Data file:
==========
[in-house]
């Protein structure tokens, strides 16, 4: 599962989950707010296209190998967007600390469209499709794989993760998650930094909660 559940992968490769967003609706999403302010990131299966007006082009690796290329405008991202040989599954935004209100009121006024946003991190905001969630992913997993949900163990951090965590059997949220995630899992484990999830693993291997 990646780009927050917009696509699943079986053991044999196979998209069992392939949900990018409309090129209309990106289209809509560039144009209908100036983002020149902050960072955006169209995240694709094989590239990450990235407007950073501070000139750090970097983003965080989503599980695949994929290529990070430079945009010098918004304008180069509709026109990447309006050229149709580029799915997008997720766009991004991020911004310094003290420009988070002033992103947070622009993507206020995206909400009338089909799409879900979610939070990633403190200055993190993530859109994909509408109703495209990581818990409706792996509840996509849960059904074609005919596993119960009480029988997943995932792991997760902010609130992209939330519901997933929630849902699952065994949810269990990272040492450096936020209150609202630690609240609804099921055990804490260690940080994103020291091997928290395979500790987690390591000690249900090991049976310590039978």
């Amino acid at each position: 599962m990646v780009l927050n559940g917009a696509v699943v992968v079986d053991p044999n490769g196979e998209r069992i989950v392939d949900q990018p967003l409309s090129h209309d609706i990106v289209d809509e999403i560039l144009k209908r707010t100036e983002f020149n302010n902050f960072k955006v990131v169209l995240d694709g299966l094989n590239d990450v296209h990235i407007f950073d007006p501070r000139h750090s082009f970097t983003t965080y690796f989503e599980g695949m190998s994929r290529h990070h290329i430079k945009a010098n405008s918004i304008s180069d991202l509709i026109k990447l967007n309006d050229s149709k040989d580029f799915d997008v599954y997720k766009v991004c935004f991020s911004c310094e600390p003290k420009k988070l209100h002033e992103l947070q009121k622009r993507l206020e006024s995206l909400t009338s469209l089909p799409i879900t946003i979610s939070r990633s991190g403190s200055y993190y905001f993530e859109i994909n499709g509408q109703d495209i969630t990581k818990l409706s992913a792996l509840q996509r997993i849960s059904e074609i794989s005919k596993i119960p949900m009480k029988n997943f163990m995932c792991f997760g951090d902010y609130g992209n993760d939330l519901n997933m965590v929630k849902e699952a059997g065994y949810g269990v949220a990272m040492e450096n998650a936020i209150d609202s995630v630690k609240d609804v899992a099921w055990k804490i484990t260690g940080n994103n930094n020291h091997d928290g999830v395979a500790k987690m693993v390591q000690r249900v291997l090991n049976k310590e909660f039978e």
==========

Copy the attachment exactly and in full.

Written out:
[in-house]
């Protein structure tokens, strides 16, 4: 599962989950707010296209190998967007600390469209499709794989993760998650930094909660 559940992968490769967003609706999403302010990131299966007006082009690796290329405008991202040989599954935004209100009121006024946003991190905001969630992913997993949900163990951090965590059997949220995630899992484990999830693993291997 990646780009927050917009696509699943079986053991044999196979998209069992392939949900990018409309090129209309990106289209809509560039144009209908100036983002020149902050960072955006169209995240694709094989590239990450990235407007950073501070000139750090970097983003965080989503599980695949994929290529990070430079945009010098918004304008180069509709026109990447309006050229149709580029799915997008997720766009991004991020911004310094003290420009988070002033992103947070622009993507206020995206909400009338089909799409879900979610939070990633403190200055993190993530859109994909509408109703495209990581818990409706792996509840996509849960059904074609005919596993119960009480029988997943995932792991997760902010609130992209939330519901997933929630849902699952065994949810269990990272040492450096936020209150609202630690609240609804099921055990804490260690940080994103020291091997928290395979500790987690390591000690249900090991049976310590039978």
């Amino acid at each position: 599962m990646v780009l927050n559940g917009a696509v699943v992968v079986d053991p044999n490769g196979e998209r069992i989950v392939d949900q990018p967003l409309s090129h209309d609706i990106v289209d809509e999403i560039l144009k209908r707010t100036e983002f020149n302010n902050f960072k955006v990131v169209l995240d694709g299966l094989n590239d990450v296209h990235i407007f950073d007006p501070r000139h750090s082009f970097t983003t965080y690796f989503e599980g695949m190998s994929r290529h990070h290329i430079k945009a010098n405008s918004i304008s180069d991202l509709i026109k990447l967007n309006d050229s149709k040989d580029f799915d997008v599954y997720k766009v991004c935004f991020s911004c310094e600390p003290k420009k988070l209100h002033e992103l947070q009121k622009r993507l206020e006024s995206l909400t009338s469209l089909p799409i879900t946003i979610s939070r990633s991190g403190s200055y993190y905001f993530e859109i994909n499709g509408q109703d495209i969630t990581k818990l409706s992913a792996l509840q996509r997993i849960s059904e074609i794989s005919k596993i119960p949900m009480k029988n997943f163990m995932c792991f997760g951090d902010y609130g992209n993760d939330l519901n997933m965590v929630k849902e699952a059997g065994y949810g269990v949220a990272m040492e450096n998650a936020i209150d609202s995630v630690k609240d609804v899992a099921w055990k804490i484990t260690g940080n994103n930094n020291h091997d928290g999830v395979a500790k987690m693993v390591q000690r249900v291997l090991n049976k310590e909660f039978e």